key of academics, this means having an admissions process that is both color blind and _legacy_ free. “Legacies”
refers to the practice of admitting people to college simply because their parents or other relatives went there.
the recent Olympics showed, strength and stamina, not social standing, wins races. So I’m happy when I see so many non-white
(you’ll pardon the expression, I hope) people on my TV as news commentators, physicians, heads of companies or whatever
else their merit has propelled them to.
As I write this, the first African-American is about to be nominated for President
by a major party. Whether he wins or loses, his candidacy strikes a major blow for the principles that this country was founded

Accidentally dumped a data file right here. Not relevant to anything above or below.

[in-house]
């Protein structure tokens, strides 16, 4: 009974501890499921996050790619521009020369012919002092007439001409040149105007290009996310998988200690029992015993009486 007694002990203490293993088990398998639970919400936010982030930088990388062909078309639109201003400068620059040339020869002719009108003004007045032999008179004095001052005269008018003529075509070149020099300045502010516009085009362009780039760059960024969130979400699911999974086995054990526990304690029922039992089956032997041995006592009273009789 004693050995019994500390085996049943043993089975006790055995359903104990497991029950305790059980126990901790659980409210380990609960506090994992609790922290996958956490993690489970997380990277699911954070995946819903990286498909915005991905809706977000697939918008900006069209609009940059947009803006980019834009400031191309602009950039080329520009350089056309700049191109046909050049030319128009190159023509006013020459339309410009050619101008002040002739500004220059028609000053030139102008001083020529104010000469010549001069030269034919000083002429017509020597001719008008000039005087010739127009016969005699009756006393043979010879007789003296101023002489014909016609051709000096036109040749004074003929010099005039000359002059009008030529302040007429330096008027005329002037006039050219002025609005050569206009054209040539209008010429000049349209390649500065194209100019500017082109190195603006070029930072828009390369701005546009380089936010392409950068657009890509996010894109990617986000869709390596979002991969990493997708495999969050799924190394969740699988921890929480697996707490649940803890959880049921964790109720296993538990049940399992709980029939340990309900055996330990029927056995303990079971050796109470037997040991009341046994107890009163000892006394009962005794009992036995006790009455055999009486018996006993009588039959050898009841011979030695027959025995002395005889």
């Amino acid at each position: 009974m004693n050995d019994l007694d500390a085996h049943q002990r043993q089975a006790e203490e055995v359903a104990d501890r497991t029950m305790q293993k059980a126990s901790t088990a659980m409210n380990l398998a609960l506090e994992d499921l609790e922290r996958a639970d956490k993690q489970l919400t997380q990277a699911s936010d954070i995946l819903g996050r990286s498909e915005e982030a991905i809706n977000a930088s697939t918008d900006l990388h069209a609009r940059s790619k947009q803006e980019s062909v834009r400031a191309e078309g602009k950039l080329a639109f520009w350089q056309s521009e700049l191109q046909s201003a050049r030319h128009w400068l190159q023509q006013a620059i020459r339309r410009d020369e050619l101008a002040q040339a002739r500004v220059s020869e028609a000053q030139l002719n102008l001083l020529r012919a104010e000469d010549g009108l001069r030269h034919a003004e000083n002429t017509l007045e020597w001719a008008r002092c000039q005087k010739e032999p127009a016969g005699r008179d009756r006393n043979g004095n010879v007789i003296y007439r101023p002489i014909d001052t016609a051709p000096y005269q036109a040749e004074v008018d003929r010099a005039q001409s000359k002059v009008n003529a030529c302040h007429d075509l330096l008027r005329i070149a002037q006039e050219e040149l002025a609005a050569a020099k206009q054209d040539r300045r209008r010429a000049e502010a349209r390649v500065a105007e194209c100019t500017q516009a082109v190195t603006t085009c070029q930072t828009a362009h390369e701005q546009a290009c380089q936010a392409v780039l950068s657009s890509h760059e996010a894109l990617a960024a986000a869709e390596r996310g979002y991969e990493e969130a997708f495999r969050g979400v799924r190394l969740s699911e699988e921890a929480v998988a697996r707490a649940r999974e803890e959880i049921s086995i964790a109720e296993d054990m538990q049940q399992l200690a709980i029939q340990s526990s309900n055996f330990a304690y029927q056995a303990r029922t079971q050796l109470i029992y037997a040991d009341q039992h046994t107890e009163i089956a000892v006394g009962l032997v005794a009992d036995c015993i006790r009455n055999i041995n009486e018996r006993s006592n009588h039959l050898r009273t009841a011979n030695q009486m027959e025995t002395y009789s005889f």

on, principles that survived the best attempts of our self-styled academic aristocrats to undo them.
And now what "strangely"
pigmented little boy is approaching his first swimming lesson, dreaming dreams that are bigger than he is?
Sunday, August 24, 2008
Pastor Hagee Was Right!
10:10 am edt
I first heard John Hagee in Ohio in 1967. I was visiting Kenyon College for a job interview and happened to catch
him on radio. He pronounced his name “hag-gai” then, no doubt thinking himself akin to the biblical prophet Haggai.
On this show he cited Chronicles to demonstrate how the visit of the German chancellor to the British prime minister (or was
it the other way round?) had been predicted centuries ago.
People of any faith who use the Bible this way cause
me serious gastrointestinal distress. Needless to say, I didn’t attempt to follow his career any further. In fact, when
the name surfaced again this year, I had to look him up to be sure he was the same guy. You will, no doubt, have heard him
say that Hitler (may his name be blotted out) absorbed anti-Semitism from his Catholic surroundings.